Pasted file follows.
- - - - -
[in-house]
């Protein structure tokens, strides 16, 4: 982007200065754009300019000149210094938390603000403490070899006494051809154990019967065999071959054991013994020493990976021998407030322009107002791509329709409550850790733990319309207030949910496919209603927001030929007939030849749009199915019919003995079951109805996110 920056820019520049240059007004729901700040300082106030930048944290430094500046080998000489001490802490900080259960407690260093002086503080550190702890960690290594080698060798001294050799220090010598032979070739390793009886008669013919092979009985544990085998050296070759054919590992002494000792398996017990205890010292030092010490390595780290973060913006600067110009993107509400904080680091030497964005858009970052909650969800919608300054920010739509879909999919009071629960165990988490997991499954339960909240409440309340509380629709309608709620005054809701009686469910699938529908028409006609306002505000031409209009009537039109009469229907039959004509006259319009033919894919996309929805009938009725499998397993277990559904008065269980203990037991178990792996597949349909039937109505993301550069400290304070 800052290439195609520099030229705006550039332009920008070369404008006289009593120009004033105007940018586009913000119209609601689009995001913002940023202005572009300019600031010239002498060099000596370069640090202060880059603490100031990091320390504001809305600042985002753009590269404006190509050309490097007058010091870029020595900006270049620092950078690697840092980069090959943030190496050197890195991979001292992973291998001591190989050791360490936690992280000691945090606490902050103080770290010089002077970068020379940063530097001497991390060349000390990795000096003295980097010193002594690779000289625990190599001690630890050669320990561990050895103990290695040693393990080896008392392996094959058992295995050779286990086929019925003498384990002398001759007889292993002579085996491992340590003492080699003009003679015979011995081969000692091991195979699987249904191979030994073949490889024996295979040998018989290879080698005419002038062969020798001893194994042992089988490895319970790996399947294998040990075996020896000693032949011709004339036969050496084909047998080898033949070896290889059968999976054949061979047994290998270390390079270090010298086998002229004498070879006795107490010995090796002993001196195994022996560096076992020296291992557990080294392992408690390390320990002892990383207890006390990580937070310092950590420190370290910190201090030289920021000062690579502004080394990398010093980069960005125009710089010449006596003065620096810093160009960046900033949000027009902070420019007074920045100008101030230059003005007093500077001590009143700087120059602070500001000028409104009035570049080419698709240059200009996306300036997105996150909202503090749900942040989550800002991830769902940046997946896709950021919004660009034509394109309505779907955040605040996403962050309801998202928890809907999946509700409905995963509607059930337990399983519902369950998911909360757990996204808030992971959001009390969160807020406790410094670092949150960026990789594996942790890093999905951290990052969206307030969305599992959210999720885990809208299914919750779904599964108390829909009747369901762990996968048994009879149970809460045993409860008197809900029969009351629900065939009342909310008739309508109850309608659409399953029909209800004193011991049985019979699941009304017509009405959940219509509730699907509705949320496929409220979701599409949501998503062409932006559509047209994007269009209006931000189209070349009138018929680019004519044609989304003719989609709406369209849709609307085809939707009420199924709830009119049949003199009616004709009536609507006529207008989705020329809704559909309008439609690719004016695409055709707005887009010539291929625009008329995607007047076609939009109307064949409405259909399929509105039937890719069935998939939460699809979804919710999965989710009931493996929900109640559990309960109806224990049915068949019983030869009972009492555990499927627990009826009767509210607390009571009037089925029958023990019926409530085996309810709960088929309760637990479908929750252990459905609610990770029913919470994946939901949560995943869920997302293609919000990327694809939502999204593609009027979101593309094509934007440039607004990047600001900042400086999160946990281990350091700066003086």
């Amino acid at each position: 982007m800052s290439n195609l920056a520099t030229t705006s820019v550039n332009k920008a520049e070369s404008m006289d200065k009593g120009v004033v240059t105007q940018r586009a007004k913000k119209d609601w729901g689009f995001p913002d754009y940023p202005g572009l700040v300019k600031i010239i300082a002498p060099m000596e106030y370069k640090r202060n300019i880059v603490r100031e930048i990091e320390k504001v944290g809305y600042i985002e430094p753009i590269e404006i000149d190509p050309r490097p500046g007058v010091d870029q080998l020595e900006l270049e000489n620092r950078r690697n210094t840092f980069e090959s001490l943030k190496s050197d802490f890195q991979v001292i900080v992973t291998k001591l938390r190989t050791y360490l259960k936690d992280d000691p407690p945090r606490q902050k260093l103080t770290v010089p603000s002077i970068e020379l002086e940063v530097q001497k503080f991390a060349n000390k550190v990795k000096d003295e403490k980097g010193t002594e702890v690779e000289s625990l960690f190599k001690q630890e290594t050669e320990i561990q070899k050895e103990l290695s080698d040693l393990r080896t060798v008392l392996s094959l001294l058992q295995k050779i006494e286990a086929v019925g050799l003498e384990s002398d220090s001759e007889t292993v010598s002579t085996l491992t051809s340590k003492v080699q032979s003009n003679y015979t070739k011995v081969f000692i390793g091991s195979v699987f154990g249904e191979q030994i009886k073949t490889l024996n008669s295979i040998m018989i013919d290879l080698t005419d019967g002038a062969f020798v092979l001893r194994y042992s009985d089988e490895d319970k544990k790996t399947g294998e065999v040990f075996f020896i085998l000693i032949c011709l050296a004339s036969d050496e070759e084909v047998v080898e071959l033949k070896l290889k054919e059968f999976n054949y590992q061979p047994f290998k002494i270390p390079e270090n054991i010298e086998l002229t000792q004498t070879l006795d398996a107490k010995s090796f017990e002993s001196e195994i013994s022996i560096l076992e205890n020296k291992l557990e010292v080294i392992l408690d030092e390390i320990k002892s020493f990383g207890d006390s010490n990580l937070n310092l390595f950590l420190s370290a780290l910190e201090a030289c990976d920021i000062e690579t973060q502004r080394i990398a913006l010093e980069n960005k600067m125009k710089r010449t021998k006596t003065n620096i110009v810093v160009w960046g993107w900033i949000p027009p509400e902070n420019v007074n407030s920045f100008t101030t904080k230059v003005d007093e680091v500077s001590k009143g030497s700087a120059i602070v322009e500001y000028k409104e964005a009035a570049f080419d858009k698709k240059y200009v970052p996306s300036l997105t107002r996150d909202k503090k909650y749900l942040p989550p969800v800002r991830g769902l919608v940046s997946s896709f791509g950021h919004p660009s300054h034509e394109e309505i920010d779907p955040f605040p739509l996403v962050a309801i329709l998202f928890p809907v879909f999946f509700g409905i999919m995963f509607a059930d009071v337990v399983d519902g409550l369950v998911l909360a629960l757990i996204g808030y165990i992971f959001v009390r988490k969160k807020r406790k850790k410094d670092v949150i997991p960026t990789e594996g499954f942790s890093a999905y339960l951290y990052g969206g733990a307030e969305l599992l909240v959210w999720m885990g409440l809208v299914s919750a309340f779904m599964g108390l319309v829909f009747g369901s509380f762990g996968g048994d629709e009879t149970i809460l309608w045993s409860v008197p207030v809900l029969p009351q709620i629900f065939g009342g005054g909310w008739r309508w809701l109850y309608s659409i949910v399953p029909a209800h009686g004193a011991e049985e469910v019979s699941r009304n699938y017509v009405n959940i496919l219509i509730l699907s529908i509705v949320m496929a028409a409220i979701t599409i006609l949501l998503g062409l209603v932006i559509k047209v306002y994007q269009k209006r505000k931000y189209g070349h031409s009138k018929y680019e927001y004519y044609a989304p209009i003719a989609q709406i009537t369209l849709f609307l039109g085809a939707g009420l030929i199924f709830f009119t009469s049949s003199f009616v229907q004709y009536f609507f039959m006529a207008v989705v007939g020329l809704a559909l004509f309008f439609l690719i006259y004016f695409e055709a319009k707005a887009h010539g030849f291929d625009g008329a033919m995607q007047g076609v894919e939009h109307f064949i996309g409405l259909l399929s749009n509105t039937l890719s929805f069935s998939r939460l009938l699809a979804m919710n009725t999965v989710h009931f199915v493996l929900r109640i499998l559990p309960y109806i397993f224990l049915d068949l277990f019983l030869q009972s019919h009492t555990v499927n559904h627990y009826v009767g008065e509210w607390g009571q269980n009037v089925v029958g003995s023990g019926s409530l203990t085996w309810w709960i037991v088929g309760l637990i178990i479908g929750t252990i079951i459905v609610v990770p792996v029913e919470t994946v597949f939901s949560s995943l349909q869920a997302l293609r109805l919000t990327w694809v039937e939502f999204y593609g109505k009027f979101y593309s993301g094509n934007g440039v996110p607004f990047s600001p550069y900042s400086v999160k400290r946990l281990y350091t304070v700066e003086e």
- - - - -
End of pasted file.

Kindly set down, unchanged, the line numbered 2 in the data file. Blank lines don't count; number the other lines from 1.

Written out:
């Protein structure tokens, strides 16, 4: 982007200065754009300019000149210094938390603000403490070899006494051809154990019967065999071959054991013994020493990976021998407030322009107002791509329709409550850790733990319309207030949910496919209603927001030929007939030849749009199915019919003995079951109805996110 920056820019520049240059007004729901700040300082106030930048944290430094500046080998000489001490802490900080259960407690260093002086503080550190702890960690290594080698060798001294050799220090010598032979070739390793009886008669013919092979009985544990085998050296070759054919590992002494000792398996017990205890010292030092010490390595780290973060913006600067110009993107509400904080680091030497964005858009970052909650969800919608300054920010739509879909999919009071629960165990988490997991499954339960909240409440309340509380629709309608709620005054809701009686469910699938529908028409006609306002505000031409209009009537039109009469229907039959004509006259319009033919894919996309929805009938009725499998397993277990559904008065269980203990037991178990792996597949349909039937109505993301550069400290304070 800052290439195609520099030229705006550039332009920008070369404008006289009593120009004033105007940018586009913000119209609601689009995001913002940023202005572009300019600031010239002498060099000596370069640090202060880059603490100031990091320390504001809305600042985002753009590269404006190509050309490097007058010091870029020595900006270049620092950078690697840092980069090959943030190496050197890195991979001292992973291998001591190989050791360490936690992280000691945090606490902050103080770290010089002077970068020379940063530097001497991390060349000390990795000096003295980097010193002594690779000289625990190599001690630890050669320990561990050895103990290695040693393990080896008392392996094959058992295995050779286990086929019925003498384990002398001759007889292993002579085996491992340590003492080699003009003679015979011995081969000692091991195979699987249904191979030994073949490889024996295979040998018989290879080698005419002038062969020798001893194994042992089988490895319970790996399947294998040990075996020896000693032949011709004339036969050496084909047998080898033949070896290889059968999976054949061979047994290998270390390079270090010298086998002229004498070879006795107490010995090796002993001196195994022996560096076992020296291992557990080294392992408690390390320990002892990383207890006390990580937070310092950590420190370290910190201090030289920021000062690579502004080394990398010093980069960005125009710089010449006596003065620096810093160009960046900033949000027009902070420019007074920045100008101030230059003005007093500077001590009143700087120059602070500001000028409104009035570049080419698709240059200009996306300036997105996150909202503090749900942040989550800002991830769902940046997946896709950021919004660009034509394109309505779907955040605040996403962050309801998202928890809907999946509700409905995963509607059930337990399983519902369950998911909360757990996204808030992971959001009390969160807020406790410094670092949150960026990789594996942790890093999905951290990052969206307030969305599992959210999720885990809208299914919750779904599964108390829909009747369901762990996968048994009879149970809460045993409860008197809900029969009351629900065939009342909310008739309508109850309608659409399953029909209800004193011991049985019979699941009304017509009405959940219509509730699907509705949320496929409220979701599409949501998503062409932006559509047209994007269009209006931000189209070349009138018929680019004519044609989304003719989609709406369209849709609307085809939707009420199924709830009119049949003199009616004709009536609507006529207008989705020329809704559909309008439609690719004016695409055709707005887009010539291929625009008329995607007047076609939009109307064949409405259909399929509105039937890719069935998939939460699809979804919710999965989710009931493996929900109640559990309960109806224990049915068949019983030869009972009492555990499927627990009826009767509210607390009571009037089925029958023990019926409530085996309810709960088929309760637990479908929750252990459905609610990770029913919470994946939901949560995943869920997302293609919000990327694809939502999204593609009027979101593309094509934007440039607004990047600001900042400086999160946990281990350091700066003086």